Secret accounts overseas urged to be reported
Those who have been hiding their income or wealth overseas had better think again, as Korea will soon be exchanging financial information with multiple countries, including tax havens. They are advised to voluntarily report it to the government before the end of March to be given a grace period, said Kim Kyung-hee, who is heading the Secretariat of Offshore Voluntary Disclosure Initiatives at the Ministry of Strategy and Finance.
“Back in 2008, the United States took issue with UBS in Switzerland, where U.S. citizens were hiding their accounts. It established the Foreign Account Tax Compliance Act (FATCA), according to which financial institutions overseas had to provide the U.S. Internal Revenue Service (IRS) with information on accounts of U.S. citizens. Other developed economies, which were troubled by tax evaders, also found the measure useful, and it led to the signing of the Multilateral Competent Authority Agreement on Automatic Exchange of Financial Account Information (MCAA),” Kim explained.
Korea joined MCAA as well as signing FATCA with the United States. From September, Korea will be exchanging financial information with the United States, while MCAA will take effect next year.
“Previously, the information on accounts was exchanged on request, but now it will be an automatic exchange. From 2017, even countries known as tax havens such as Lichtenstein will be subject to change. There will be nowhere to hide accounts,” she said.
Kim is the first female to be a senior director at the finance ministry, known as a male-dominating elitist group. Kim said she wanted to change society.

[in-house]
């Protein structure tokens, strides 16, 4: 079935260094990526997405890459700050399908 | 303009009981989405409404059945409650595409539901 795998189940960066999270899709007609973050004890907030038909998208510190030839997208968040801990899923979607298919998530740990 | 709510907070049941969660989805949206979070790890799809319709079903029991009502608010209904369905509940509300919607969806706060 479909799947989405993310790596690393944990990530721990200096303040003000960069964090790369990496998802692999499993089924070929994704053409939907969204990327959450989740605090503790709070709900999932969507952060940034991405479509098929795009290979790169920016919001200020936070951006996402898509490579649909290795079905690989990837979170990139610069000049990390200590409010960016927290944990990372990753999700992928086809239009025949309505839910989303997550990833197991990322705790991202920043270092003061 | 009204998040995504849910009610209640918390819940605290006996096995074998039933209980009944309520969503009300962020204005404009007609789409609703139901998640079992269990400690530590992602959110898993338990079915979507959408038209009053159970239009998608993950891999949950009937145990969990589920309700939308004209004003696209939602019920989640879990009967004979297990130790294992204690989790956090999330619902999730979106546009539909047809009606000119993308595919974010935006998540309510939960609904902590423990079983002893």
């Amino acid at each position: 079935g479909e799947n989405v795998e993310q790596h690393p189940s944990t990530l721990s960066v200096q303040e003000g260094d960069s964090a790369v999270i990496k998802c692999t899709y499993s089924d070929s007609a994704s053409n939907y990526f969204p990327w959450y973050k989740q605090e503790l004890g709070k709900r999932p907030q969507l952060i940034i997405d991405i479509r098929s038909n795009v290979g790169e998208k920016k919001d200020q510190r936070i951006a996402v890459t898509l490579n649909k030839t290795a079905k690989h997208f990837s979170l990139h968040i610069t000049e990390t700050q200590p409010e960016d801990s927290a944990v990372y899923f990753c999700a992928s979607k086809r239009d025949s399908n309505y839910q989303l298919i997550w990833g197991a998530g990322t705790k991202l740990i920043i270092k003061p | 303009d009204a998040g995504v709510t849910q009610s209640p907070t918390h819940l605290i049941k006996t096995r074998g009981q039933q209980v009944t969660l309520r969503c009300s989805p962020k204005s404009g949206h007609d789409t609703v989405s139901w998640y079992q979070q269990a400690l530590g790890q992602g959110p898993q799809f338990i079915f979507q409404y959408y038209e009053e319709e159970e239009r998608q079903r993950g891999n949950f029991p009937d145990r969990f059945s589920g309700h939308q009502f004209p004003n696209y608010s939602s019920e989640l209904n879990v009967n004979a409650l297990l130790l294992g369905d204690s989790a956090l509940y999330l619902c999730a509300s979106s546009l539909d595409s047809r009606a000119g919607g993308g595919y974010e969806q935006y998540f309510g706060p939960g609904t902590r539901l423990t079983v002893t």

“Ever since I was a teenager, I was wondering why Korea should be suffering a chronic deficit in its trade with Japan. I came to be interested in economics, and looked for a job where I could make a change. That’s why I chose the finance ministry,” she said.
At the ministry, she has been building expertise in tax policies. Kim stressed that all Korean residents are supposed to file their worldwide income to the Korean tax authority. For instance, exporters who got money from their business partners overseas should bring the money to Korea. However, they sometimes leave it there and do not report it. That is a violation of the foreign exchange transactions act and the tax code, as well as a criminal act, according to Kim.
Before implementation, the government set a grace period. Those who voluntarily report their hidden income and wealth by March will be given much tolerance. For instance, a Korean resident who has been hiding 1 billion won income in an offshore account since 2012 will be subject to 220 million won tax for the income and 70 million won additional tax for late payment, if he or she reports it to the secretariat by March. Those who miss this chance and later get caught, meanwhile, may be subject to 210 million won in taxes on top of the 290 million won mentioned above, as well as up to a 50 million won fine and up to a two year prison term.
She said that there has been much voluntary disclosure to the secretariat since last October. It is also getting many inquiries from Korean residents overseas wanting to know whether they should be concerned. The secretariat has been holding briefing sessions in a number of countries, including Southeast Asia where many Koreans do business and have assets.